Conversations are taking place across the globe regarding women in business, particularly on boardroom representation and the gender pay gap.
By April 4 2018 all companies in Great Britain with more than 250 employees were legally required to report their gender pay gap. The results from the first year of reporting show that the gap in median pay has narrowed just 0.4%, from 11.8% to 11.4%.The gender pay gap certainly isn't going to be fixed overnight.
As a business, equality is at the heart of what we do. We are proud of this and want to be a leader in this area.
It is important to talk about why women in business and organisational diversity is so important. There is a body of research that proves how diversity in the workplace has a positive impact on performance and decision-making, particularly when women are strongly represented at senior levels. For example, research by McKinsey & Company shows that there is a statistically significant correlation between a more diverse leadership team and financial outperformance (Delivering through Diversity, 2018).
Not forgetting, a diverse team can also boost innovation and increase creativity.
We have certainly felt these benefits at Appleby, by having both women and men represented at Partner-level. In the Isle of Man, a third of our Partners are women. There seems to be an outdated stereotype that law firms are dominated by men – the fact is, Appleby in its Isle of Man office has more women than men within the organisation – a gender split of 64:36 (as at February 2019). This statistic includes both our lawyers and business support colleagues.
What's important for me to stress though, is diversity goes deeper than gender, and that is something Appleby takes very seriously. When it comes to recruitment for example, it is about finding the right person for the job, regardless of gender, religion, race, disability or sexuality.
It is also about diversity of thought. In the fast-paced, increasingly complex world that we live and work in, having a team of people with different experiences, backgrounds, mind-sets and skillsets is imperative. As is allowing and creating an environment where people have equal opportunity to contribute and have a voice.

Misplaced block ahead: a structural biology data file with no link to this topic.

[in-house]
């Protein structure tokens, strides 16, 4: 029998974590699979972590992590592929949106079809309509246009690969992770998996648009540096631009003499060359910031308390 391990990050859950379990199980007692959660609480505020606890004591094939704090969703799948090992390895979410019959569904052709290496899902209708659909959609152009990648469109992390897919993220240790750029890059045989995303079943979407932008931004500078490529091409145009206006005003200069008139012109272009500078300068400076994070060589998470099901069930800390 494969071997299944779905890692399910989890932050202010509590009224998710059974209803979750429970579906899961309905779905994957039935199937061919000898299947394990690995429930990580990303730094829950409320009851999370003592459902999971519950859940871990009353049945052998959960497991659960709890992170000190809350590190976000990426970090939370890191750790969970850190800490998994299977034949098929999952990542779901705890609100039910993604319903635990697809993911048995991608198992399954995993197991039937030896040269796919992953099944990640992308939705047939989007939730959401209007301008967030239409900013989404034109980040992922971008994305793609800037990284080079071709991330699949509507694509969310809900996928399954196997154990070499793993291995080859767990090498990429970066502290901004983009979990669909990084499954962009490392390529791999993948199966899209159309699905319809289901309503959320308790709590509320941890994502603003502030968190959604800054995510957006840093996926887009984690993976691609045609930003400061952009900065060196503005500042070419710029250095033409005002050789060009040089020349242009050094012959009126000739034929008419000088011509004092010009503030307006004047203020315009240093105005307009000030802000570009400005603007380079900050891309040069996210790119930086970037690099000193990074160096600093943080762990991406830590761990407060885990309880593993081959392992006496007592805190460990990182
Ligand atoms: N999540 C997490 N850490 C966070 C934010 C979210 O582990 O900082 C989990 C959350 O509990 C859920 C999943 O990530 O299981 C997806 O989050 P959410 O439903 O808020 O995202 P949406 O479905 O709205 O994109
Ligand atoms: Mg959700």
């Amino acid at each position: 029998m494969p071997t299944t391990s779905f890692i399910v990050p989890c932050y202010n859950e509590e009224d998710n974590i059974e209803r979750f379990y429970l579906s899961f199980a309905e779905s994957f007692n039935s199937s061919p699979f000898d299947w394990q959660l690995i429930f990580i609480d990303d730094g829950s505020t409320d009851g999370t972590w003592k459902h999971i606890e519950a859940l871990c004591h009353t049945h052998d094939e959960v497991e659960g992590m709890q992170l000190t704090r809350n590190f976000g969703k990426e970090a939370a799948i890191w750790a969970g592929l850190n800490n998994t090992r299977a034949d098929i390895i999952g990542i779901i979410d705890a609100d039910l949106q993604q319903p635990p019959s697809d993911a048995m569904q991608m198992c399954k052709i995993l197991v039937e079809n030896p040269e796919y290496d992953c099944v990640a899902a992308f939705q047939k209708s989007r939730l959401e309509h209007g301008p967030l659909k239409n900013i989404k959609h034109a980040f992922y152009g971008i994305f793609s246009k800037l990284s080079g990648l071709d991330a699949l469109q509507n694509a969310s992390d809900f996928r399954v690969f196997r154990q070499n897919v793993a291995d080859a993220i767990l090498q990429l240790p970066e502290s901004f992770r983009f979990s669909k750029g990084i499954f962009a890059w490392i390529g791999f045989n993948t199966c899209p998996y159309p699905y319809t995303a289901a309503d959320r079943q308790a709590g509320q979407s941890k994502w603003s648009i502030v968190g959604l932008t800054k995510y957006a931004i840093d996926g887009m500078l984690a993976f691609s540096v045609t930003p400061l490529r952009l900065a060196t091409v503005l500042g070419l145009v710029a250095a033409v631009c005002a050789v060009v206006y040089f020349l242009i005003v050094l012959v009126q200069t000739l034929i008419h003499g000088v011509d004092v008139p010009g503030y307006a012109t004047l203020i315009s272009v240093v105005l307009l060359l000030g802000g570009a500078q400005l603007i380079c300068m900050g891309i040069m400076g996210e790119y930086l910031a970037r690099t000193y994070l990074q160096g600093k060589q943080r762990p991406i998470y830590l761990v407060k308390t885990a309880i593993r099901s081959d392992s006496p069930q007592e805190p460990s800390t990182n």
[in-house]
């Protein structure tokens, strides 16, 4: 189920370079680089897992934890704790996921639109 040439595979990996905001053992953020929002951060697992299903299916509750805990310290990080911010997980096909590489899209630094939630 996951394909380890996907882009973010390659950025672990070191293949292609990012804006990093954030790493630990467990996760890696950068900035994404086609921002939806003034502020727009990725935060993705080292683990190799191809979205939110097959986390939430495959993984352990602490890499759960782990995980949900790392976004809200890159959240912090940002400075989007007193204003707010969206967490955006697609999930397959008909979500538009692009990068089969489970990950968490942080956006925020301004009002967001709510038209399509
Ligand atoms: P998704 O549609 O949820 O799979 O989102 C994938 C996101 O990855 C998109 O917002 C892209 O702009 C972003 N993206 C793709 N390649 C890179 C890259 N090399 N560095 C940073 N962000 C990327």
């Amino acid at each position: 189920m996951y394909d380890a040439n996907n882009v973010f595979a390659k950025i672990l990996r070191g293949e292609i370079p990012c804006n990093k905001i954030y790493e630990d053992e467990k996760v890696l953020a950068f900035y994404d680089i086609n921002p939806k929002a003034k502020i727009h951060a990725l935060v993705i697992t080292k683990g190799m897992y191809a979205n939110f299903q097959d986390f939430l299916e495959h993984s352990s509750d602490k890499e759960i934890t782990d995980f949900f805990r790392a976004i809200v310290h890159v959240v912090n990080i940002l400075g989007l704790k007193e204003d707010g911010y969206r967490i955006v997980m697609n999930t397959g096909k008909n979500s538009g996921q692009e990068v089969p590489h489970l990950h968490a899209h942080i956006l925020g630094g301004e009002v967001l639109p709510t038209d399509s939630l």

This isn't just essential at the leadership table, but across the entire organisation, especially for the next generation, and the generation after that. In a survey of more than 10,000 millennials (individuals born between 1980 and 1995), over 80% said that an employer's policy on diversity, equality and workforce inclusion is an important factor when deciding whether or not to work for them (PwC Millennial Survey 2015). I want to encourage a culture whereby employees feel empowered and inspired to contribute and advance.
Something that I personally feel strongly about is offering employees flexible working. Flexible working not only benefits employees by forming a better work-life balance, it can also benefit the firm, having a positive impact on organisational culture. Appleby have been testing a new flexi-time and working from home policy in its Isle of Man office; 74% of our people have taken advantage of the flexible working trial to date.
Diversity and inclusion in the workplace is an important topic and one that we will continue to discuss for many years to come. To me, what's clear is that successful businesses need to put diversity at the heart of their employee strategy, and Appleby will continue to lead the way in all areas of equality and inclusion.
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